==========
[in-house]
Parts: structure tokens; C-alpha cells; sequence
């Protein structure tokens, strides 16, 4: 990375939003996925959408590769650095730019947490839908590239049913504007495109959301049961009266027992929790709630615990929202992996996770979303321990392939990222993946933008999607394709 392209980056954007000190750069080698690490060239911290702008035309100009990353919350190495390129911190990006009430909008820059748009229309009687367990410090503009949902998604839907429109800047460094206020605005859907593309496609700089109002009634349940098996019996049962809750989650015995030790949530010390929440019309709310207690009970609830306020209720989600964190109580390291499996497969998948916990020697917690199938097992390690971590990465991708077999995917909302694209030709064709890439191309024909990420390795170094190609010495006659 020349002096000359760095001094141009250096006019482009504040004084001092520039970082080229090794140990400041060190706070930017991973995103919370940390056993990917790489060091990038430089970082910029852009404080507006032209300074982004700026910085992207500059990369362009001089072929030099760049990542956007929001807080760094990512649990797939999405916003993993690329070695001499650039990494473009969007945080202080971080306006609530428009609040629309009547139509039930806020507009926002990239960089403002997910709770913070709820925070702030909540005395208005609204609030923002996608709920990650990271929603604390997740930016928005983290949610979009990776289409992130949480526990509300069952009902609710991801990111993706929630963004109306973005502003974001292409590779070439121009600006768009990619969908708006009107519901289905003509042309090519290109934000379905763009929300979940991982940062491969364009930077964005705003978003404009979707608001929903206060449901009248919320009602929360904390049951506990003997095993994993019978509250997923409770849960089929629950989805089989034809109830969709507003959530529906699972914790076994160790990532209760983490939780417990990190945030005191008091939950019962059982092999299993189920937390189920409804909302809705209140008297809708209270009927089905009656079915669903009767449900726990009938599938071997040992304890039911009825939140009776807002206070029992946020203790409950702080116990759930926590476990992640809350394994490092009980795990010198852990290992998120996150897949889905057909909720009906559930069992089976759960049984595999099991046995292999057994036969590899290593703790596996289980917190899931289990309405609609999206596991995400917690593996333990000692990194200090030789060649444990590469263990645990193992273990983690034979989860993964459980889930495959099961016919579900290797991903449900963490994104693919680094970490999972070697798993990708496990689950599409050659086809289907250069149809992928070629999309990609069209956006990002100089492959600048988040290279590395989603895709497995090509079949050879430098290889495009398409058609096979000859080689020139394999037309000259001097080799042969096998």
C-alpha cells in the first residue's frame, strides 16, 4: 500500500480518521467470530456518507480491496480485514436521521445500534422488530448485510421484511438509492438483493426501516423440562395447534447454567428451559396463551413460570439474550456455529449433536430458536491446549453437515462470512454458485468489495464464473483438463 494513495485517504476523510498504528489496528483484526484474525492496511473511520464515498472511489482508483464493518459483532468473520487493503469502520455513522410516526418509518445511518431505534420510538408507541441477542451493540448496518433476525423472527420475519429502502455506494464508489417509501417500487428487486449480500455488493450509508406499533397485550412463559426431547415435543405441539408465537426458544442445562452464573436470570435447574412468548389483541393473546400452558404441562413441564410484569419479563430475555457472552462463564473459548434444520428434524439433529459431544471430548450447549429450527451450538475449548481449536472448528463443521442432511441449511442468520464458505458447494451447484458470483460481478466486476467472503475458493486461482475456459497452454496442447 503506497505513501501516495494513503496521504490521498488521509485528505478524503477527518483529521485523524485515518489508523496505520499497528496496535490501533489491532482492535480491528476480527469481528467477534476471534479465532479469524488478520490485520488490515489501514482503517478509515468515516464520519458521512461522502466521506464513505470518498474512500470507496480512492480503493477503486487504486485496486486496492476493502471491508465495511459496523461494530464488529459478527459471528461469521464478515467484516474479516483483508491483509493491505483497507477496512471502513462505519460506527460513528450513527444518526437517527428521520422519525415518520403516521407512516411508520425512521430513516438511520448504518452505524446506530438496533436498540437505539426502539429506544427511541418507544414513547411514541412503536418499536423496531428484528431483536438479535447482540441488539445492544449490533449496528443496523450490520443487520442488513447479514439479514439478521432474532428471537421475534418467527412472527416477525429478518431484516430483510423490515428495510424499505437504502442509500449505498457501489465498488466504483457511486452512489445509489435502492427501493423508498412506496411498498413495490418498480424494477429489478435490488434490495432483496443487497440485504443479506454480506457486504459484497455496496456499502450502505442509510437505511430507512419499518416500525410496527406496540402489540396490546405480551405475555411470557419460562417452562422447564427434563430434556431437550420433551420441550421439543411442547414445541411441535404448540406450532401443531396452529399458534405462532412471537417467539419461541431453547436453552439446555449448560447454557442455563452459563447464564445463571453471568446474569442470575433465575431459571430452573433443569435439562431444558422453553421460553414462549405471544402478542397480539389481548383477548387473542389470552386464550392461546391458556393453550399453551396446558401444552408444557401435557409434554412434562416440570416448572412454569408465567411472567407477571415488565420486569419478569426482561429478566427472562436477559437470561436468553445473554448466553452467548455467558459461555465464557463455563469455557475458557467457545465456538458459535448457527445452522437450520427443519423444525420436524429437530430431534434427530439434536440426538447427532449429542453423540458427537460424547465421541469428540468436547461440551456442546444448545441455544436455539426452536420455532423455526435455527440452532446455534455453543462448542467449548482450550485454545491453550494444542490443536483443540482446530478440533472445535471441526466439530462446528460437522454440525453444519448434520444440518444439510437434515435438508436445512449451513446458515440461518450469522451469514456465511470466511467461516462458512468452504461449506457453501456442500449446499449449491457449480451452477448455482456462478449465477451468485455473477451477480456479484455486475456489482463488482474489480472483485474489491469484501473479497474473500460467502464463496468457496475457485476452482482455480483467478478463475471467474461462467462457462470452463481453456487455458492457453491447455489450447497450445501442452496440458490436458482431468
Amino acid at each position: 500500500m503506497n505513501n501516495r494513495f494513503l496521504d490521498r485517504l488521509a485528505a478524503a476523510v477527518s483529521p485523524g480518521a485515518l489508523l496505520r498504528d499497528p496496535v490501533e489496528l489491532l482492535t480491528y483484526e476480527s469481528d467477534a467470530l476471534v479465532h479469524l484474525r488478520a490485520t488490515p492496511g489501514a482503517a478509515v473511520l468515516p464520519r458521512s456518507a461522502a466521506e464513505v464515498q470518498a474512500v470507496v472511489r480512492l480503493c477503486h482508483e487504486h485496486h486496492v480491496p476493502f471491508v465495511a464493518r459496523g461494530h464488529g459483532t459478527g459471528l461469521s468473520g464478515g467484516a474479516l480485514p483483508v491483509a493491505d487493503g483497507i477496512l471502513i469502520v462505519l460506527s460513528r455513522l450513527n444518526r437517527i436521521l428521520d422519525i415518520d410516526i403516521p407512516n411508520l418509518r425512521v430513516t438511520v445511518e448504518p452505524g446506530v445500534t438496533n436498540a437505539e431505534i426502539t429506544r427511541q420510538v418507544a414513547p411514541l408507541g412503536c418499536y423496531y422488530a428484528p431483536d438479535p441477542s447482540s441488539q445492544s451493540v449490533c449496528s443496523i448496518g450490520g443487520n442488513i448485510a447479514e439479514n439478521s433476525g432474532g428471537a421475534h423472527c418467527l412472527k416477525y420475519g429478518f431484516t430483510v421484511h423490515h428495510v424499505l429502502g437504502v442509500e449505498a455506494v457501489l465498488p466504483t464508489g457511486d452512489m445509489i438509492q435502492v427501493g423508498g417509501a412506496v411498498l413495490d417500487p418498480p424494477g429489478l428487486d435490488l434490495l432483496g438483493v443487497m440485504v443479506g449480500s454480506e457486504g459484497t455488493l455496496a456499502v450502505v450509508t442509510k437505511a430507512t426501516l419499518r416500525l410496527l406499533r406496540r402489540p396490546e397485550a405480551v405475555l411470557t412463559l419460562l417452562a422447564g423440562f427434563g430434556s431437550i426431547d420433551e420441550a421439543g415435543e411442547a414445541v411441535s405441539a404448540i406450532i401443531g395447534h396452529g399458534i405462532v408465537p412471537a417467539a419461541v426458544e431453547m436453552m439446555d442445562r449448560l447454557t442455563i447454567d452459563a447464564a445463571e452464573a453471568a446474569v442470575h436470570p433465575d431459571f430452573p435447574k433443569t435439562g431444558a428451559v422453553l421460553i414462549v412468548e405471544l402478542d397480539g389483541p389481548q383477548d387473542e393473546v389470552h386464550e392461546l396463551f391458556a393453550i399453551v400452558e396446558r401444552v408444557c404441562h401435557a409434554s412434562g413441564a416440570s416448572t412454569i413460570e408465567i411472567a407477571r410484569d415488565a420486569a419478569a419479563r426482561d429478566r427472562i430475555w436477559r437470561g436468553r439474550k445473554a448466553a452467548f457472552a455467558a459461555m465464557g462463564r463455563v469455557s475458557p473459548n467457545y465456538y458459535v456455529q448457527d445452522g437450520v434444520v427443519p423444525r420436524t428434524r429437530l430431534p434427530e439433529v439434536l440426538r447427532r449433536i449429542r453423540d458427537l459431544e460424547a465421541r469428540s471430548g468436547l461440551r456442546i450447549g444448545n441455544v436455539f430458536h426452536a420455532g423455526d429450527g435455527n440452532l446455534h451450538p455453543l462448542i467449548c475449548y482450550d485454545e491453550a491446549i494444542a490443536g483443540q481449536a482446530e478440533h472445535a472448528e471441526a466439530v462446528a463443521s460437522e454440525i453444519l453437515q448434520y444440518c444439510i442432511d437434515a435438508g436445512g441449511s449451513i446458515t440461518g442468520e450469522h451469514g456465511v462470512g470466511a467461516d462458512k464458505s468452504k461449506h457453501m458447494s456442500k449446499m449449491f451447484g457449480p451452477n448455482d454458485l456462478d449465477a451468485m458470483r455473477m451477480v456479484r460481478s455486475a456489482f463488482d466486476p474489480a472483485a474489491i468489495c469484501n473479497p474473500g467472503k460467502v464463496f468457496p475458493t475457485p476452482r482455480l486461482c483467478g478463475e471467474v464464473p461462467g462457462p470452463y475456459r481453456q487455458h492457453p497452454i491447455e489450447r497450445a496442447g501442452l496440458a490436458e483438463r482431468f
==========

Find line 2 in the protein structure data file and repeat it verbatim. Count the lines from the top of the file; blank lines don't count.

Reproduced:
Parts: structure tokens; C-alpha cells; sequence